On the other hand, seeking out an R&D team without any assistance means submitting a full-fledged Request for Proposal (RFP), visiting with potential partners, and sometimes traveling to or bringing a partner’s team onsite. The time and travel expenses add up quickly, sometimes ranging between 0.2 percent and 2 percent of the total contract value.
The best way to mitigate this time and cost is through a balanced approach that utilizes a curated network of providers, such as the one offered by Accelerance. With it, businesses experience the benefits of trusted referrals at an affordable price point.
Companies working with an outsourcing provider will also want to be specific about team and technology requirements, and aim for outcomes that are predictable and well-defined. They should also start small to keep costs, time, and effort low, and develop a realistic budget based on needed skill sets and experience. When it comes to R&D outsourcing, price should come second, because the short-term savings inevitably are at odds with long-term business success.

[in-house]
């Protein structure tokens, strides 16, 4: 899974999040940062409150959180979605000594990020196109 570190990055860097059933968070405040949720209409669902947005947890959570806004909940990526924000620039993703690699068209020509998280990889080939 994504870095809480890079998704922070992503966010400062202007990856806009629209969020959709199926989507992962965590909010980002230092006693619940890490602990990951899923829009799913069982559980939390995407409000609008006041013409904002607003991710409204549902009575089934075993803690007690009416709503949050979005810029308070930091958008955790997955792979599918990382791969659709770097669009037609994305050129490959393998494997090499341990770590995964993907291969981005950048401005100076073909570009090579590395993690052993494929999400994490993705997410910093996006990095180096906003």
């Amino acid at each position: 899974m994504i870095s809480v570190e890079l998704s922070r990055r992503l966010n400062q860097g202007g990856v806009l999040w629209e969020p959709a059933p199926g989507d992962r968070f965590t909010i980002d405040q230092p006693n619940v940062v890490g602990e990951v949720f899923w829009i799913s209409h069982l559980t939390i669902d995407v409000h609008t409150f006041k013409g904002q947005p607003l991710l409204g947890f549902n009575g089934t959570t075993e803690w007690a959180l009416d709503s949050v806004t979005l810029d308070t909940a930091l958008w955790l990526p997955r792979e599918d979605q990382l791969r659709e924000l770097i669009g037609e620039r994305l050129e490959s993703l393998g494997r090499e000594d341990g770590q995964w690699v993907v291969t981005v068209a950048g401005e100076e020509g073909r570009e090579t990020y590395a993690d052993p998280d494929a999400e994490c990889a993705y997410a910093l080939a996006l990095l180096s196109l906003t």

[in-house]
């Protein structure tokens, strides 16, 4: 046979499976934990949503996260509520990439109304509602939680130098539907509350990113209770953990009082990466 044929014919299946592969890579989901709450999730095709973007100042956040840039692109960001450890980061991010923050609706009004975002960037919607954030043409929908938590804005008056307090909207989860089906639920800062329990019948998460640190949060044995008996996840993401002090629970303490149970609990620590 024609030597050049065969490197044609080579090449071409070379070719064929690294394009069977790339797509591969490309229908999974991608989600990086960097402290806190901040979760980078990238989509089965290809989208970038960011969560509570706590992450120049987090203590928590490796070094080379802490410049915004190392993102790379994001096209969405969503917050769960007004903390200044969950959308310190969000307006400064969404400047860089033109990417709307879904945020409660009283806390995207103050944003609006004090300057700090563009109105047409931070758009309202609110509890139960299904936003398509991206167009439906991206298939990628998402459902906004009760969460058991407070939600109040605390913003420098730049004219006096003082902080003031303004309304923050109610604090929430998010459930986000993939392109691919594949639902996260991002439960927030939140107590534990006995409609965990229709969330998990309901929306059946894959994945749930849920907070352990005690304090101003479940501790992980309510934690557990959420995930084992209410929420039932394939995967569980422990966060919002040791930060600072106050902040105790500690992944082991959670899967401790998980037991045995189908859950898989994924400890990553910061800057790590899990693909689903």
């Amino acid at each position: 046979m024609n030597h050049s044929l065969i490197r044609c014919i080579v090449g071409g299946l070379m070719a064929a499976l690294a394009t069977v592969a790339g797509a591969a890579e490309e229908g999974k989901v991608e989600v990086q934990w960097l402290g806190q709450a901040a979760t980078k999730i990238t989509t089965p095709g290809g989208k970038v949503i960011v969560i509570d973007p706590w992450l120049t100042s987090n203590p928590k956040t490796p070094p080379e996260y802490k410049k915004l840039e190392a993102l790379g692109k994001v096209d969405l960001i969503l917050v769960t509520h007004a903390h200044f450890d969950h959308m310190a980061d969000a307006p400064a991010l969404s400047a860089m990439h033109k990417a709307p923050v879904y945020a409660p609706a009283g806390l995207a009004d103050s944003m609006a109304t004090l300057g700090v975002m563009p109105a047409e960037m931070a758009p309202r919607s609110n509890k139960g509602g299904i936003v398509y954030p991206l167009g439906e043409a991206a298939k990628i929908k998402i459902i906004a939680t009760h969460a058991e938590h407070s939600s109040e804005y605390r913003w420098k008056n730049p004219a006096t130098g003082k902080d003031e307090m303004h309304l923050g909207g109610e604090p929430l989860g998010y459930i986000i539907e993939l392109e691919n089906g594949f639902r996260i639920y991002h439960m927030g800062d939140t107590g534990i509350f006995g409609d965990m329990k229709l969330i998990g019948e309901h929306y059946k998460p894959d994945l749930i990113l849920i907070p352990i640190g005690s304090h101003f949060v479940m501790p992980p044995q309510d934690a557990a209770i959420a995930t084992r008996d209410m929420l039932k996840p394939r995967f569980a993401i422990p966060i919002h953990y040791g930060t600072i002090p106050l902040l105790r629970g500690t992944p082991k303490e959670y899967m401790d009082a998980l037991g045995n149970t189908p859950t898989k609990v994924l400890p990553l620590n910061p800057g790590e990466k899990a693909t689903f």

Transition or onboarding periods can be one of the most cost-intensive facets of outsourcing. No outsourced team works at 100 percent productivity immediately. It takes time to get them up-to-speed and familiar with your organization, engagement goals, and culture.
If left unmanaged, the transition can be equally costly. An outsourced team that never hits peak performance will require additional time, effort, and money as the in-house team scrambles to correct mistakes or manage other concerns. For the outsourced R&D initiative to be successful, the external team has to be managed for the lifetime of the engagement.